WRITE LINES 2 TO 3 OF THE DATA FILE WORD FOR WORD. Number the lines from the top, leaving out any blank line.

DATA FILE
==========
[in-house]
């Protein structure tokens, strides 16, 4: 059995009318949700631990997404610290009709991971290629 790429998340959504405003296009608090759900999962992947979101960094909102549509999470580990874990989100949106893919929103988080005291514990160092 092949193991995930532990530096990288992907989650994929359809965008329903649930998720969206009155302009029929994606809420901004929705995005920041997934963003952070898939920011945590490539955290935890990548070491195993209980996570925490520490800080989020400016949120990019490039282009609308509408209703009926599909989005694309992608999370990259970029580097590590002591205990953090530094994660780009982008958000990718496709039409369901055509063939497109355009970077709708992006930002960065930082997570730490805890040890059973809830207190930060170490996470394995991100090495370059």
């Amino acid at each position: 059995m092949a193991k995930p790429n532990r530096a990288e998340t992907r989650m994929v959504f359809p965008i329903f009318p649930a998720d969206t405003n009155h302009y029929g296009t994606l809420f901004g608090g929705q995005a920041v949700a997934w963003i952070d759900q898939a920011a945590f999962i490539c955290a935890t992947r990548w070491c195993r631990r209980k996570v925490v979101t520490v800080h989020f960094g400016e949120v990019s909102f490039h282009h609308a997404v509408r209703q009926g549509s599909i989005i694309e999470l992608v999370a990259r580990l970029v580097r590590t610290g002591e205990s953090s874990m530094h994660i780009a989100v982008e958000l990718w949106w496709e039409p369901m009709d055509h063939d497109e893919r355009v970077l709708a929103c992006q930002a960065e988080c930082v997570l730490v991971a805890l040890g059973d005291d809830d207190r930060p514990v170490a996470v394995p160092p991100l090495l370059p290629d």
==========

């Protein structure tokens, strides 16, 4: 059995009318949700631990997404610290009709991971290629 790429998340959504405003296009608090759900999962992947979101960094909102549509999470580990874990989100949106893919929103988080005291514990160092 092949193991995930532990530096990288992907989650994929359809965008329903649930998720969206009155302009029929994606809420901004929705995005920041997934963003952070898939920011945590490539955290935890990548070491195993209980996570925490520490800080989020400016949120990019490039282009609308509408209703009926599909989005694309992608999370990259970029580097590590002591205990953090530094994660780009982008958000990718496709039409369901055509063939497109355009970077709708992006930002960065930082997570730490805890040890059973809830207190930060170490996470394995991100090495370059």
């Amino acid at each position: 059995m092949a193991k995930p790429n532990r530096a990288e998340t992907r989650m994929v959504f359809p965008i329903f009318p649930a998720d969206t405003n009155h302009y029929g296009t994606l809420f901004g608090g929705q995005a920041v949700a997934w963003i952070d759900q898939a920011a945590f999962i490539c955290a935890t992947r990548w070491c195993r631990r209980k996570v925490v979101t520490v800080h989020f960094g400016e949120v990019s909102f490039h282009h609308a997404v509408r209703q009926g549509s599909i989005i694309e999470l992608v999370a990259r580990l970029v580097r590590t610290g002591e205990s953090s874990m530094h994660i780009a989100v982008e958000l990718w949106w496709e039409p369901m009709d055509h063939d497109e893919r355009v970077l709708a929103c992006q930002a960065e988080c930082v997570l730490v991971a805890l040890g059973d005291d809830d207190r930060p514990v170490a996470v394995p160092p991100l090495l370059p290629d």